John M Nelson Conservancy
John M Nelson Conservancy

April 2024

A vintage bell has been acquired by the Conservancy and will be installed at the Conservancy Yard. Here is the story of how the bell came to Camp Nelson and eventually to the Conservancy.
This story of the bell is written by Glenn Bayless.
“The bell was purchased by Jay and Mary Ellen Bayless in the late ‘70s. I believe it was found in an antique mall in or near Independence MO. His original plan was to find the necessary parts and pieces and install it at our off grid cabin and 40 acres on Redwood Mountain. The property didn’t remain in the Bayless family and Jay and Mary Ellen purchased their vacation home in Camp Nelson.
The same intent to equip and install the bell at their Camp Nelson home was never achieved because of the missing mounting hardware. This was well before the convenience of internet searches to locate the missing pieces. The bell was stored in their basement until it was donated to the J M Nelson Conservancy in March of 2021 by Glenn and Krista Bayless. Thank you Dan and Brenda for your research and locating the missing parts. The Bayless family is very grateful that the mountain
community can enjoy its completion. We’re excited to hear its ring echoing through the community.” The history of bells started with advancements in metallurgy in ancient China. In more modern times, a formula of melted bronze, copper and tin is referred to as “bell metal”. These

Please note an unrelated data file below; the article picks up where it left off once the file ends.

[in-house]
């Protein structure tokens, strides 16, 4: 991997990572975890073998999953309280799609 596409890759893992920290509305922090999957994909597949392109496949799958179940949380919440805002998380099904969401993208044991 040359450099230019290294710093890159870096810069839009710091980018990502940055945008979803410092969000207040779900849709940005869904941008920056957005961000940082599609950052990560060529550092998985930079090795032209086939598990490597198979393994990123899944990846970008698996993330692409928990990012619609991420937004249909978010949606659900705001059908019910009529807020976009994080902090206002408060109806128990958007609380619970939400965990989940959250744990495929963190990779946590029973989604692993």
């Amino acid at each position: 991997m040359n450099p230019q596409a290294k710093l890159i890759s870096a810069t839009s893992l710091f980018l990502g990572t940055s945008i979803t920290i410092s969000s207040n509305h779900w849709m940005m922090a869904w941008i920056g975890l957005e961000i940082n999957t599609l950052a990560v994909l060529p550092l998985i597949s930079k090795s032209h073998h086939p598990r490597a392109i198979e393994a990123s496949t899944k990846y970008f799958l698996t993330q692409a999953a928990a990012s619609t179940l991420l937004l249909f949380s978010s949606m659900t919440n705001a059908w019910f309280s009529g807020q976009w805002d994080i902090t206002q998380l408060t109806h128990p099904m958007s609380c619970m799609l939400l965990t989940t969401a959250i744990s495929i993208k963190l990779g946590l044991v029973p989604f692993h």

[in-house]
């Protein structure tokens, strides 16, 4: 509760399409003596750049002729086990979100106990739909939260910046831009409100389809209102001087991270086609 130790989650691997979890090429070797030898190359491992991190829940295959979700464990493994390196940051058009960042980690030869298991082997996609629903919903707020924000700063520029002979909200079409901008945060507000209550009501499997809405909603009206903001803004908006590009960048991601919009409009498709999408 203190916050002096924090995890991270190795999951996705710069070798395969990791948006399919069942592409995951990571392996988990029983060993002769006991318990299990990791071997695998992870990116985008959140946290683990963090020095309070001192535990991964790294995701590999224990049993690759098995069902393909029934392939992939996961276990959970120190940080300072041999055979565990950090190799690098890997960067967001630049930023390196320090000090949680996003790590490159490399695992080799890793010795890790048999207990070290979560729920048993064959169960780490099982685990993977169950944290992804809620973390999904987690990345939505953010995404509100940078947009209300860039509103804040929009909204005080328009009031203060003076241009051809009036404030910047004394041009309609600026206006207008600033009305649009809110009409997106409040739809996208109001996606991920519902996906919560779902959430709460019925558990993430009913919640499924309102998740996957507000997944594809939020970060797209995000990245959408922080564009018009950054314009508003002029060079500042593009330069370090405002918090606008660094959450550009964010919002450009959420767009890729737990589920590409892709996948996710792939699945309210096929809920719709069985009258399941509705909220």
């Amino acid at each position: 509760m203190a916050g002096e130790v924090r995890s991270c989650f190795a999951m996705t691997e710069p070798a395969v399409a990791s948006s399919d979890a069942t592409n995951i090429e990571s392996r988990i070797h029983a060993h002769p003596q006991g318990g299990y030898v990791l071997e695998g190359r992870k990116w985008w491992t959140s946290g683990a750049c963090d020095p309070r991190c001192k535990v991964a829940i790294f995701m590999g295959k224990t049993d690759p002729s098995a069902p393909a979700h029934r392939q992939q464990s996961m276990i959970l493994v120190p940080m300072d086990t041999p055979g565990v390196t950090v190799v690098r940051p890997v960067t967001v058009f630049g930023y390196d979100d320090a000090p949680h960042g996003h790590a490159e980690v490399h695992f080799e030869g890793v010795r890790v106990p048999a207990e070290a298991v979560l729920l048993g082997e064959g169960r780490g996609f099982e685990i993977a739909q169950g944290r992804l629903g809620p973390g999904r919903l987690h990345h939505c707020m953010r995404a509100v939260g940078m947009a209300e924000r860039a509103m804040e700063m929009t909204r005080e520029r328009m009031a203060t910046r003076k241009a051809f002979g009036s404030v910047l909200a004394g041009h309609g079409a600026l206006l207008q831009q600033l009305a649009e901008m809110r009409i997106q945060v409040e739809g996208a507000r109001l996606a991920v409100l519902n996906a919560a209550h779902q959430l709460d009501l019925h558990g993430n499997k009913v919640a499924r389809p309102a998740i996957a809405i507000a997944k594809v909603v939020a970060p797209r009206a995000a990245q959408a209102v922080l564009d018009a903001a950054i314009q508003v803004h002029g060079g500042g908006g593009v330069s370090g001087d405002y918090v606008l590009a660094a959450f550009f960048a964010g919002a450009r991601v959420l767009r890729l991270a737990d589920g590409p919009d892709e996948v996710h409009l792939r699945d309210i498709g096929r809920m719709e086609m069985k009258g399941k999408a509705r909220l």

metals are cast into the bell shapes and produce a bright ring tone when the clapper strikes the skirt of the bell. Bells have been used for making alerts, signals, music, announcing time of day, etc.
Some typical uses are church bells, school bells, city/town bells, ship bells, factory bells, farm bells, and other. Our bell is 15” in diameter and most likely categorized as a farm/ranch bell that was used to “call” workers back from the fields when supper is ready.
The first community event this year will be the All-Mountain Community Spring Picnic on Saturday May 18 th , 12noon to 3pm at the Conservancy/Museum Yard, 388 Smith Drive. Bring your
food and drink; tables & chairs will be provided. Also in May is the Camp Nelson Volunteer Fire Department Annual Pancake Breakfast. Sunday May 26 th at the fire station, 1500 Nelson Drive.
Exciting improvements, expansion and projects are planned for 2024 at the conservancy yard and meadow. We have already started preparing our new parcel of land adjoining the conservancy yard by moving fences and a storage shed, as well as bringing fill dirt to level-out the new lot. The
Conservancy will expand the grass lawn and infrastructure behind the Conservancy Museum and a couple of structures (including public bathrooms) are in the planning stages.
The Meadow Trail begins at the gate by Nelson Drive and Smith Drive. Go inside the gate and follow the signs around the meadow for a half mile stroll. There is a bench at the high side of the trail for your comfort.
The JMNC Live Streaming Webcams with views of the meadow and conservancy yard can be accessed on the Conservancy website.
We invite you to check the current weather conditions in real time by using the Weather Underground app on your smart phone or go to on your computer. Our station’s designation is “KCACAMPN10”.
The Camp Nelson RV Park is open. If you have friends or relatives that enjoy RVing/camping, invite them to make their reservations for the upcoming months. Call 559.542.2471 for information.
The USFS Belknap and Coy Flat campgrounds are still closed, but anticipate their opening by Memorial Day weekend.
It has been a slow time for the community businesses due to road closures. When cabin and property owners are on the mountain, we encourage you to visit the local businesses. Thank you.